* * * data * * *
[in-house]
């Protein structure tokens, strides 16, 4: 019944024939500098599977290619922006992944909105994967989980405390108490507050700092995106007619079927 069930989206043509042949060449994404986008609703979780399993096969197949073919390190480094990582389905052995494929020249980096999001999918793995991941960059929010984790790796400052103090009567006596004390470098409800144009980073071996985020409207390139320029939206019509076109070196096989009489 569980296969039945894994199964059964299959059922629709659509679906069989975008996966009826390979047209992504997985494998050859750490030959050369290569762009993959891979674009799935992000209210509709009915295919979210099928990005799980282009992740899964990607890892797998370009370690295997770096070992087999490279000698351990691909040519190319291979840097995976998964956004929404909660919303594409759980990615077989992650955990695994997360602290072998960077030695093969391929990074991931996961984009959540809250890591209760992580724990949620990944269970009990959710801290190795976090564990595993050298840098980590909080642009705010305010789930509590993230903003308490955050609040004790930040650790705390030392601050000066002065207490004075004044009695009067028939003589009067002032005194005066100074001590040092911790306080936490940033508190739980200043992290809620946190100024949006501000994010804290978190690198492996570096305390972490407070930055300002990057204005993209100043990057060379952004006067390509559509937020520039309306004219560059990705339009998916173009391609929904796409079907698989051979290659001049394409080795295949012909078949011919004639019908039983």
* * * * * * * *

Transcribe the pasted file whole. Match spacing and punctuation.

[in-house]
């Protein structure tokens, strides 16, 4: 019944024939500098599977290619922006992944909105994967989980405390108490507050700092995106007619079927 069930989206043509042949060449994404986008609703979780399993096969197949073919390190480094990582389905052995494929020249980096999001999918793995991941960059929010984790790796400052103090009567006596004390470098409800144009980073071996985020409207390139320029939206019509076109070196096989009489 569980296969039945894994199964059964299959059922629709659509679906069989975008996966009826390979047209992504997985494998050859750490030959050369290569762009993959891979674009799935992000209210509709009915295919979210099928990005799980282009992740899964990607890892797998370009370690295997770096070992087999490279000698351990691909040519190319291979840097995976998964956004929404909660919303594409759980990615077989992650955990695994997360602290072998960077030695093969391929990074991931996961984009959540809250890591209760992580724990949620990944269970009990959710801290190795976090564990595993050298840098980590909080642009705010305010789930509590993230903003308490955050609040004790930040650790705390030392601050000066002065207490004075004044009695009067028939003589009067002032005194005066100074001590040092911790306080936490940033508190739980200043992290809620946190100024949006501000994010804290978190690198492996570096305390972490407070930055300002990057204005993209100043990057060379952004006067390509559509937020520039309306004219560059990705339009998916173009391609929904796409079907698989051979290659001049394409080795295949012909078949011919004639019908039983």